Big thing to know about the Proxmark3 is it's not really a "beginner's tool." It's not meant to be turnkey. It's meant to be a robust platform to read various High and Low Frequency RFID protocols. It's meant to be extended upon, in software, firmware, and hardware. So if you dive in, learn a bit about RFID in general first. Radio Frequencies predate computers by quite a bit. Go down to your local Radio Shack and tool around. Don't just go over to their forums and shout out "Teach Me To Hack Badges!!! KTHXBYE!!!" Read everything you can. Then go for it.
All of that said and done with... they built in functionality to allow you to clone badges and replay the badge information into a badge reader. All without a computer! That was nice of them...
The UI consists of a string of four Red LEDs and four Blue LEDs. The red ones, above the letters A,B,C, and D, are the one's we'll pay attention to. The LEDs have three states: On (bright), On (dim/flickering), and Off.
Cloning Badges - Standalone Mode
Grab your Proxmark3 RDV4 and a battery pack. Find a target with a badge to clone. Eye your target with spite and malice. Let's do this.
- Power: Plug Proxmark3 RDV4 into a battery pack. Blue LEDs over the power symbol will be lit.
- Turn On: Press and hold the white button for two seconds to turn on Standalone Mode. Release button when red LEDs begin to blink. Red LEDs (A,B,C,D) will begin blinking. When ready, the Red 'C' LED will remain on.
- Set to Record: Press and hold the white button for two seconds then release to turn on "Recording". Red 'C' LED will be on and bright. Red 'D' LED will be dim and flickering.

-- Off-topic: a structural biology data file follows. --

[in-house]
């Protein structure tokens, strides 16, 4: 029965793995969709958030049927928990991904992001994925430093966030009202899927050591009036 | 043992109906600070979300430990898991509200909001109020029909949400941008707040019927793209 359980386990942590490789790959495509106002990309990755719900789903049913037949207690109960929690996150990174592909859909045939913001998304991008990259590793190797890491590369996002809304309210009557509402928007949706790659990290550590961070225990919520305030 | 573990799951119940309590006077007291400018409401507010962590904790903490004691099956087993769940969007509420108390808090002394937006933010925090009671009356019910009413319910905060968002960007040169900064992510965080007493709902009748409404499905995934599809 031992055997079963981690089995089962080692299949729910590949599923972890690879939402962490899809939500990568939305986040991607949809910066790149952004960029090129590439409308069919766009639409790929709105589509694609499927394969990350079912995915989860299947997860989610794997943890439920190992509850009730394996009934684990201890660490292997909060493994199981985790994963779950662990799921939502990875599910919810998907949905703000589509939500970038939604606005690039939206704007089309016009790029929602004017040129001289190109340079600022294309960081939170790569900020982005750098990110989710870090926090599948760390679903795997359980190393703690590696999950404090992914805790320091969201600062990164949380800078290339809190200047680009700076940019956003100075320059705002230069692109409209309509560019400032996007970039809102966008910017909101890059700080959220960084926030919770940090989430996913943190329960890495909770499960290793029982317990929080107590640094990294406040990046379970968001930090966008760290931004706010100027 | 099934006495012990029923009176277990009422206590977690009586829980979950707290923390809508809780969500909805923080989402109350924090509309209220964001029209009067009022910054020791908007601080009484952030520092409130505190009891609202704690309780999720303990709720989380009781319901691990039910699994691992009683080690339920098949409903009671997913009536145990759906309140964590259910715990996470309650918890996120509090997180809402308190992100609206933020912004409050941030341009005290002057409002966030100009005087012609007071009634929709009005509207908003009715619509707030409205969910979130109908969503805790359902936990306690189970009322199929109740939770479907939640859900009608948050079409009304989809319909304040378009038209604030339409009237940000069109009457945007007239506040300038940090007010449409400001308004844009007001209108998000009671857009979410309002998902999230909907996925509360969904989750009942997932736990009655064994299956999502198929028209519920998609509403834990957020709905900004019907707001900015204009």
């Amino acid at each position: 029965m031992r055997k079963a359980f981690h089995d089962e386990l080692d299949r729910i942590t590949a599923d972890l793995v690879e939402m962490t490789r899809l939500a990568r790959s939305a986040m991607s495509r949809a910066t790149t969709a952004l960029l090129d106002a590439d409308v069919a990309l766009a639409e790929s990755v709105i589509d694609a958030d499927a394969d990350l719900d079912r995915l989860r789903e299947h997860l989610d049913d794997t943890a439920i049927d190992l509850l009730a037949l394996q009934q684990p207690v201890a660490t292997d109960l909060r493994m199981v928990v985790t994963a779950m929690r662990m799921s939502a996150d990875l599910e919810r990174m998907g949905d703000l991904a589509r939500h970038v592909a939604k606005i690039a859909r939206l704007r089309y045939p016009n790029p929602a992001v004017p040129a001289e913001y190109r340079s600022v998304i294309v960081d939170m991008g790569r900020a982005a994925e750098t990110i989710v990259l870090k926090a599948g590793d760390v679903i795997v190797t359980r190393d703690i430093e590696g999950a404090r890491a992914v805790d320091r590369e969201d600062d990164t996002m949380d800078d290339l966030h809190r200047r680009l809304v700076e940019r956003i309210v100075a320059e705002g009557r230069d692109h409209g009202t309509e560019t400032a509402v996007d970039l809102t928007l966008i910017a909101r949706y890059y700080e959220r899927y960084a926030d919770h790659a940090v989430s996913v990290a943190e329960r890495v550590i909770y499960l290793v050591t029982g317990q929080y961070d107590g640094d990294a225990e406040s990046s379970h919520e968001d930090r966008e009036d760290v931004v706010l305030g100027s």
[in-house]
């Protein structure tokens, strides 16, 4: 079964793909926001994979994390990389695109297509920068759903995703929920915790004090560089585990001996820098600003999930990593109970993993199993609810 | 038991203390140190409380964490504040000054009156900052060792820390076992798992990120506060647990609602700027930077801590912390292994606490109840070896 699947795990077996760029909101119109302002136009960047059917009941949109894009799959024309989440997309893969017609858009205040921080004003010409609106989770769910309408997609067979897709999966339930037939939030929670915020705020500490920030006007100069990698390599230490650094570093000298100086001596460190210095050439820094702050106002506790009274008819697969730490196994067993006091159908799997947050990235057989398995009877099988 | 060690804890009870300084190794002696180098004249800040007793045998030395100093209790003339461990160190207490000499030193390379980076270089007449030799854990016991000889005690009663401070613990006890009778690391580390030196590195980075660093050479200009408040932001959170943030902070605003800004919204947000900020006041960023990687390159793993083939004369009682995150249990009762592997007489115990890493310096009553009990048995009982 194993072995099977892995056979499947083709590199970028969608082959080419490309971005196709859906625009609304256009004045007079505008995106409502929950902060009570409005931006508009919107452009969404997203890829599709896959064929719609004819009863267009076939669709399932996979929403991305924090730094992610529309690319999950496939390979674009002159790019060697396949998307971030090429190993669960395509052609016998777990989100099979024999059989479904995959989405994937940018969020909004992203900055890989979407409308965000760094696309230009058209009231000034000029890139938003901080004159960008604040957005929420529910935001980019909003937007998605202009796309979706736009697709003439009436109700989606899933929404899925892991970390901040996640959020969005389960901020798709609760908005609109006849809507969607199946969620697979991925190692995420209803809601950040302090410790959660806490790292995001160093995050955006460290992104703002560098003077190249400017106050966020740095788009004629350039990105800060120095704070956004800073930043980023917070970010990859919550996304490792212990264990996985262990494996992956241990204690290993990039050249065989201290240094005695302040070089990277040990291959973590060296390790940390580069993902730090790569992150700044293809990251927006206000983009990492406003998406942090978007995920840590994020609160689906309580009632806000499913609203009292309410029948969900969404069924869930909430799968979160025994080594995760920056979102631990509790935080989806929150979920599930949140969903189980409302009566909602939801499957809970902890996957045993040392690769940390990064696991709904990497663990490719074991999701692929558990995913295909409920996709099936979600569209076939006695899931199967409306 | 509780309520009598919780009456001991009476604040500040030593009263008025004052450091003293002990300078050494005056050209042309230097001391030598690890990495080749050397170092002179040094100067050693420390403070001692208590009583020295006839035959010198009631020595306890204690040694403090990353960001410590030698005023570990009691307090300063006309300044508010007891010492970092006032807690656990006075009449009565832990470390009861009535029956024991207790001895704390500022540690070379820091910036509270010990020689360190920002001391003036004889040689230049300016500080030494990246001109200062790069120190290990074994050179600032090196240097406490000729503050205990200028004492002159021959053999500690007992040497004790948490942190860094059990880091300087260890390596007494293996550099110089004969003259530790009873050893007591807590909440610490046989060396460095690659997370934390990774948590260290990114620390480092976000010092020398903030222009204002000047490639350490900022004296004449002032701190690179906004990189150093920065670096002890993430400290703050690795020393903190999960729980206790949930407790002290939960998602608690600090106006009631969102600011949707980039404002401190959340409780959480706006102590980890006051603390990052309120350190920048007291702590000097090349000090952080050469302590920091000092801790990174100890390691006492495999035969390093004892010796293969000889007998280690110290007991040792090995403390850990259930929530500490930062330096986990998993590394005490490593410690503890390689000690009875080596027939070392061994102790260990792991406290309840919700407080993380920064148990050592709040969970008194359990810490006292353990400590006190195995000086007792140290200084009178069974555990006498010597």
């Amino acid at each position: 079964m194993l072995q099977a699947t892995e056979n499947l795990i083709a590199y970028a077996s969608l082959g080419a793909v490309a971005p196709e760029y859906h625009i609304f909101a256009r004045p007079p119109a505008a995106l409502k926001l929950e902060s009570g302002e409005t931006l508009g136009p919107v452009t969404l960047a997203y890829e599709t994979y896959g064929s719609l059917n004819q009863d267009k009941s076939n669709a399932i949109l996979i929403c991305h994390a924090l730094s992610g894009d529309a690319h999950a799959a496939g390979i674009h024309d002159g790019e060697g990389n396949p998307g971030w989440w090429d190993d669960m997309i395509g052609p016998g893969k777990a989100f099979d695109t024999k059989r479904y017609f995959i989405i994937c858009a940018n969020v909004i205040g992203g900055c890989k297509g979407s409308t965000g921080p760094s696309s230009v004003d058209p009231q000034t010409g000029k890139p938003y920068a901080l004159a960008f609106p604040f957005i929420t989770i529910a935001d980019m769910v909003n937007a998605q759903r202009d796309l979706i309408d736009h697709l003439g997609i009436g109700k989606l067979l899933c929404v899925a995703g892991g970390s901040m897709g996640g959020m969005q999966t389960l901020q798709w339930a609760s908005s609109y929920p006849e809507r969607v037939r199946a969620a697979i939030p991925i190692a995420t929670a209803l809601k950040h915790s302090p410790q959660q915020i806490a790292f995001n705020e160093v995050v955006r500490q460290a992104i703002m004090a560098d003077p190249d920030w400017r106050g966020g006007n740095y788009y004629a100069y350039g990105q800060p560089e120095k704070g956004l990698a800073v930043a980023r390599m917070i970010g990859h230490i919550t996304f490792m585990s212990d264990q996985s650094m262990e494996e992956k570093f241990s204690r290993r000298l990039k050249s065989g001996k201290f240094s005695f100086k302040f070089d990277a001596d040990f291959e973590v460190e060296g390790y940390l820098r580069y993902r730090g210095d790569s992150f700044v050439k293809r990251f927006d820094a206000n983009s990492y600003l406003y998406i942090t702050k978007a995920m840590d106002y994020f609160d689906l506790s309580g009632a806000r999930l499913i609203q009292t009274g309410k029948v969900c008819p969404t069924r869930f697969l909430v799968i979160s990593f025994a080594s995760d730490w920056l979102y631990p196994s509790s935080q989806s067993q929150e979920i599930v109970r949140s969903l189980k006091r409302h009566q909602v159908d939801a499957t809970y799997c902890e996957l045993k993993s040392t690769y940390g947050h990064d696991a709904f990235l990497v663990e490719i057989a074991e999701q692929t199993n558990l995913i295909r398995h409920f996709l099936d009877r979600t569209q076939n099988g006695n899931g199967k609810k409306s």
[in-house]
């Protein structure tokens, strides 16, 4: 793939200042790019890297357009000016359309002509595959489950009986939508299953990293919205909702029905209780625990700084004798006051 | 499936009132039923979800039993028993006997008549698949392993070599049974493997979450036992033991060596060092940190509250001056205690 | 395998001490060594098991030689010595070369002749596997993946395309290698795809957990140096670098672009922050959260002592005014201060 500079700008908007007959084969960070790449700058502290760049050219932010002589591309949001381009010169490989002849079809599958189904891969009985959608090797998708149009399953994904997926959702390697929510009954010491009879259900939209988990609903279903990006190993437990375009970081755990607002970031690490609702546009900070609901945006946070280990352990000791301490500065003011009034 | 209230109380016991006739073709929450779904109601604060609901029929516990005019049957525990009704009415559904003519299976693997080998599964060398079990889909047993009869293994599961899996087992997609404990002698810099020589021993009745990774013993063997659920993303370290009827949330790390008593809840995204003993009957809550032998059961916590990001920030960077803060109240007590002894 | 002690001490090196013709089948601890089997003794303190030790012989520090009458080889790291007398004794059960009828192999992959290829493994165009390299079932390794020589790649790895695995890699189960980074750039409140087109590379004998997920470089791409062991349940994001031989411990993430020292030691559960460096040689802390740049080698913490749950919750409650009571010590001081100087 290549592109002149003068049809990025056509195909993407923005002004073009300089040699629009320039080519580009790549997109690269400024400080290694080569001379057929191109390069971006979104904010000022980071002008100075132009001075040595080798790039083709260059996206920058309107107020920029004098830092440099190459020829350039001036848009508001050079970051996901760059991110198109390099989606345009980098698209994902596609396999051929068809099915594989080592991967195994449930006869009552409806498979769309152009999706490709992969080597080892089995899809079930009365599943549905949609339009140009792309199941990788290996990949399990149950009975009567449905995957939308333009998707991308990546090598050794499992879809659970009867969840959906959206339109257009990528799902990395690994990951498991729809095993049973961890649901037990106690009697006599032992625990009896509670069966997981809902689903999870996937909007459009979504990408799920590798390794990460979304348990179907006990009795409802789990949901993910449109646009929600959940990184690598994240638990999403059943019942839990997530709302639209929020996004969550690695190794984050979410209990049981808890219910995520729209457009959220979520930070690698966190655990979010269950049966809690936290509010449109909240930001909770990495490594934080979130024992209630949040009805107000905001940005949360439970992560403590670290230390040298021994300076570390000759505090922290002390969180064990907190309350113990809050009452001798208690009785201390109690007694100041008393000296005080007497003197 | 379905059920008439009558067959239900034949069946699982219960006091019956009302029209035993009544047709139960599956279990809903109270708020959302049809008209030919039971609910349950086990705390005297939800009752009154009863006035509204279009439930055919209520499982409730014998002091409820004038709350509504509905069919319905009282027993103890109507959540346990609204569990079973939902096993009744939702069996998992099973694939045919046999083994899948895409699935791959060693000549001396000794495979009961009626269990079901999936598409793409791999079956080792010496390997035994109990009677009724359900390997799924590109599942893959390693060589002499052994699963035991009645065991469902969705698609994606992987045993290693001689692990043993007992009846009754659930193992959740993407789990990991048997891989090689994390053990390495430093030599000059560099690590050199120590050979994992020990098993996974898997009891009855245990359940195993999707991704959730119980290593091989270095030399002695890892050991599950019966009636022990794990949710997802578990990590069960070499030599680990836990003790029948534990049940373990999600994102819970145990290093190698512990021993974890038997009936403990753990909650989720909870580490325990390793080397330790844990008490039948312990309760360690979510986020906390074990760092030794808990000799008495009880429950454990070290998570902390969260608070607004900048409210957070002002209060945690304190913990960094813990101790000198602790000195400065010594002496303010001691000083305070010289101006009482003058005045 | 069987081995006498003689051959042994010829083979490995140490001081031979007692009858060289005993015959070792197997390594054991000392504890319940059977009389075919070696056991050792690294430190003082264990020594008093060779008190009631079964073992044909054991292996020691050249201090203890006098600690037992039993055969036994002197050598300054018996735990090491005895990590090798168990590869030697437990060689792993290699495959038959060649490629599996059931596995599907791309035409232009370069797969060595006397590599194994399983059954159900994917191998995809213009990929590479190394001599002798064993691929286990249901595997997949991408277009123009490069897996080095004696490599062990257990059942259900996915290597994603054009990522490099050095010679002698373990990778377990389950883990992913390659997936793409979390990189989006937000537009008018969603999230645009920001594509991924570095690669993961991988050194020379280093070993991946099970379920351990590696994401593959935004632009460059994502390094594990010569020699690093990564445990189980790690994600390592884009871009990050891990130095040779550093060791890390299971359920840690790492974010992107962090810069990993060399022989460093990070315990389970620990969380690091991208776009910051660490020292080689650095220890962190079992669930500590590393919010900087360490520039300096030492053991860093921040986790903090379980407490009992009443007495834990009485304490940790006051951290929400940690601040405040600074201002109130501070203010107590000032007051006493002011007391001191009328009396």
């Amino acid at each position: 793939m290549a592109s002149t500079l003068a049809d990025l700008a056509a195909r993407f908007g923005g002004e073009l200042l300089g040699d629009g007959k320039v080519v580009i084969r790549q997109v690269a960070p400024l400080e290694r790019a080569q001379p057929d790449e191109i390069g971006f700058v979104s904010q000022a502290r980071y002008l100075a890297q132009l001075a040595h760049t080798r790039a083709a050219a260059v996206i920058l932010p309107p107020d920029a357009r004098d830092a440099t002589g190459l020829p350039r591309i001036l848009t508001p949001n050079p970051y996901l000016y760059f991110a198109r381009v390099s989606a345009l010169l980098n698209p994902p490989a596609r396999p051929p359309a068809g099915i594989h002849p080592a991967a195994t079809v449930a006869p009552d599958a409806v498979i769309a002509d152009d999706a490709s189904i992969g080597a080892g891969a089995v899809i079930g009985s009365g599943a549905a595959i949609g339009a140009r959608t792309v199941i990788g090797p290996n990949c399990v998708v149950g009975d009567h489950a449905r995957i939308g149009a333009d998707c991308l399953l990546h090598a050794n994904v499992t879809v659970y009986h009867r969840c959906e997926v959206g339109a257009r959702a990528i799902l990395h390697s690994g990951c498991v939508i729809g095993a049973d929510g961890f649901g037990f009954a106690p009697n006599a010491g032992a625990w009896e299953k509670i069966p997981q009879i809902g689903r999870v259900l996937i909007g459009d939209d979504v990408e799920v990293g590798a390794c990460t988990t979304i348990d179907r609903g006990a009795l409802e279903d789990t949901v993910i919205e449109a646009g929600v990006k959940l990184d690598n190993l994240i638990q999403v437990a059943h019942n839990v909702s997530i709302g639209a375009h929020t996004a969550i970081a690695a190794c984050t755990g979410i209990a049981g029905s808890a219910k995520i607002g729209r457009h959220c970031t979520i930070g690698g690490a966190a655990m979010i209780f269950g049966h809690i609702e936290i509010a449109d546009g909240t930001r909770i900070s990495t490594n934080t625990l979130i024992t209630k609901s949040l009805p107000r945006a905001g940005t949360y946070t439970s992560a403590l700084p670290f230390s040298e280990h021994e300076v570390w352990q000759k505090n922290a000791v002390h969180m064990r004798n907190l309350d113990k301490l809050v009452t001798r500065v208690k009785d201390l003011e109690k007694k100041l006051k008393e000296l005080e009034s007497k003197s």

- Clone Badge: Bring badge card and Proxmark3 together (less than 2 inches with built-in antenna). Red 'D' LED will turn off. Red 'C' LED will remain on and bright.
- Set to Playback: Press and release white button to turn on "Playback". Red 'B' LED and Red 'C' LED will be on and bright.
- Badge-In: Bring the Proxmark3 close to a badge reader to "badge-in" as the cloned card.
You'll notice that there's room for a second badge to be cloned in "Card Bank 2". Don't get greedy. Grab one card. Badge in. PrivEsc and Pivot.
Attack Methodology and Conclusion
The Proxmark3 RVD4 is a streamlined, elegant, and small research device that comes with a built in antenna. In a "field attack", it has pros and cons. It's small footprint allows it to be hidden behind dummy ID badges, to be slipped in and out of a back pocket. The built-in antenna allows both high and low frequency readings and replays. It has to be close to the target badge, however. You'll only have about 1 to 2 inches.
Perhaps someone will leave the badge on a cafe table. Perhaps you'll be sly enough to brush past them while on an elevator or standing in line. Perhaps you'll spend an hour talking to a team of security guards, imprinting your face into their memory and security footage, and then hugging one of them in a brazen display of folly and sloppiness, resulting in your entire operation being blown, and you being caught and arrested. But you had a Get Out of Jail Free card, you had pentester's permission, so you didn't care about actual Threat Emulation, did you. DID YOU?!
Anyhow. If you'd like a bit more range than 1 or 2 inches. You'll need to buy, steal, or build a larger antenna. We'll leave that for another day.
Hack the Planet.